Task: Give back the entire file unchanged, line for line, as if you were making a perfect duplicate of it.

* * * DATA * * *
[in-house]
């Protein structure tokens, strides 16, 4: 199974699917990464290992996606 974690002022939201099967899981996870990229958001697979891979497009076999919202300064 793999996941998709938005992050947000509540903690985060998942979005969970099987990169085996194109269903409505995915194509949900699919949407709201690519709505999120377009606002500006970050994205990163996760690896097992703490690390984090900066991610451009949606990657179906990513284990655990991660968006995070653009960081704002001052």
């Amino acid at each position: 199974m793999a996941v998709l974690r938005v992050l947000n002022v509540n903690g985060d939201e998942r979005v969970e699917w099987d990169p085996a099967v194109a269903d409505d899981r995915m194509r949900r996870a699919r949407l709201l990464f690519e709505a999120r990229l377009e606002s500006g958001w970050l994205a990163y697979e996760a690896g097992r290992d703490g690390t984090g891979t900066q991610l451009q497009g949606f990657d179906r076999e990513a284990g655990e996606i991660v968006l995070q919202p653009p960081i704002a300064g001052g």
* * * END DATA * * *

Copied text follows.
[in-house]
């Protein structure tokens, strides 16, 4: 199974699917990464290992996606 974690002022939201099967899981996870990229958001697979891979497009076999919202300064 793999996941998709938005992050947000509540903690985060998942979005969970099987990169085996194109269903409505995915194509949900699919949407709201690519709505999120377009606002500006970050994205990163996760690896097992703490690390984090900066991610451009949606990657179906990513284990655990991660968006995070653009960081704002001052």
């Amino acid at each position: 199974m793999a996941v998709l974690r938005v992050l947000n002022v509540n903690g985060d939201e998942r979005v969970e699917w099987d990169p085996a099967v194109a269903d409505d899981r995915m194509r949900r996870a699919r949407l709201l990464f690519e709505a999120r990229l377009e606002s500006g958001w970050l994205a990163y697979e996760a690896g097992r290992d703490g690390t984090g891979t900066q991610l451009q497009g949606f990657d179906r076999e990513a284990g655990e996606i991660v968006l995070q919202p653009p960081i704002a300064g001052g």